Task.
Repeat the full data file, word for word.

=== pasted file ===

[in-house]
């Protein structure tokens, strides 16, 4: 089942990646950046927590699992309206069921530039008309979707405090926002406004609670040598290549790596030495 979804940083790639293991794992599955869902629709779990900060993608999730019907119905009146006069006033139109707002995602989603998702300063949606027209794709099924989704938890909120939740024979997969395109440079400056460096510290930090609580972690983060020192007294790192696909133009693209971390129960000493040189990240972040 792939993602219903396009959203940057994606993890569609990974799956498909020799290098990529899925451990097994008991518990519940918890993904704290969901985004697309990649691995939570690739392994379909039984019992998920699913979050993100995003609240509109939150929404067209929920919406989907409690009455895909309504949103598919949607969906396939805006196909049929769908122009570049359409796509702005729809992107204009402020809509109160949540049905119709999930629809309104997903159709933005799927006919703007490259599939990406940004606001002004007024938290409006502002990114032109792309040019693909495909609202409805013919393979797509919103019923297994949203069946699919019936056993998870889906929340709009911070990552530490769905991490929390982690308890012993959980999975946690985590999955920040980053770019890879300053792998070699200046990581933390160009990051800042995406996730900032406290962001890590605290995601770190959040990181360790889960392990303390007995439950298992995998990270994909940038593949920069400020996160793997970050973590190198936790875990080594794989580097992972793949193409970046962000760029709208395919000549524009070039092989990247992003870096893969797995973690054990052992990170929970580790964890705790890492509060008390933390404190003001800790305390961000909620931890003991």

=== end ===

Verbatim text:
[in-house]
């Protein structure tokens, strides 16, 4: 089942990646950046927590699992309206069921530039008309979707405090926002406004609670040598290549790596030495 979804940083790639293991794992599955869902629709779990900060993608999730019907119905009146006069006033139109707002995602989603998702300063949606027209794709099924989704938890909120939740024979997969395109440079400056460096510290930090609580972690983060020192007294790192696909133009693209971390129960000493040189990240972040 792939993602219903396009959203940057994606993890569609990974799956498909020799290098990529899925451990097994008991518990519940918890993904704290969901985004697309990649691995939570690739392994379909039984019992998920699913979050993100995003609240509109939150929404067209929920919406989907409690009455895909309504949103598919949607969906396939805006196909049929769908122009570049359409796509702005729809992107204009402020809509109160949540049905119709999930629809309104997903159709933005799927006919703007490259599939990406940004606001002004007024938290409006502002990114032109792309040019693909495909609202409805013919393979797509919103019923297994949203069946699919019936056993998870889906929340709009911070990552530490769905991490929390982690308890012993959980999975946690985590999955920040980053770019890879300053792998070699200046990581933390160009990051800042995406996730900032406290962001890590605290995601770190959040990181360790889960392990303390007995439950298992995998990270994909940038593949920069400020996160793997970050973590190198936790875990080594794989580097992972793949193409970046962000760029709208395919000549524009070039092989990247992003870096893969797995973690054990052992990170929970580790964890705790890492509060008390933390404190003001800790305390961000909620931890003991």